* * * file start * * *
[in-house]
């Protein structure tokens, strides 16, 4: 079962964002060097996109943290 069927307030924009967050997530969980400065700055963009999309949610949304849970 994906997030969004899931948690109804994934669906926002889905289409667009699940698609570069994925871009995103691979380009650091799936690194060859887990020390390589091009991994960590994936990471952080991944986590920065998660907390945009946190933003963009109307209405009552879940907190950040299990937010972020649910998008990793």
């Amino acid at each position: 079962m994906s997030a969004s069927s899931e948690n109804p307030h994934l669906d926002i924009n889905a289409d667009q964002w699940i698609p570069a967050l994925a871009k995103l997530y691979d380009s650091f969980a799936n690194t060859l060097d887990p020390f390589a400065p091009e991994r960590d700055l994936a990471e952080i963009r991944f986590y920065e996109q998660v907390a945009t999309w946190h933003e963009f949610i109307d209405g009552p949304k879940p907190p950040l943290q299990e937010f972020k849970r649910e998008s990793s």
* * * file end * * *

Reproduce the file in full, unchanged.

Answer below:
[in-house]
């Protein structure tokens, strides 16, 4: 079962964002060097996109943290 069927307030924009967050997530969980400065700055963009999309949610949304849970 994906997030969004899931948690109804994934669906926002889905289409667009699940698609570069994925871009995103691979380009650091799936690194060859887990020390390589091009991994960590994936990471952080991944986590920065998660907390945009946190933003963009109307209405009552879940907190950040299990937010972020649910998008990793």
């Amino acid at each position: 079962m994906s997030a969004s069927s899931e948690n109804p307030h994934l669906d926002i924009n889905a289409d667009q964002w699940i698609p570069a967050l994925a871009k995103l997530y691979d380009s650091f969980a799936n690194t060859l060097d887990p020390f390589a400065p091009e991994r960590d700055l994936a990471e952080i963009r991944f986590y920065e996109q998660v907390a945009t999309w946190h933003e963009f949610i109307d209405g009552p949304k879940p907190p950040l943290q299990e937010f972020k849970r649910e998008s990793s």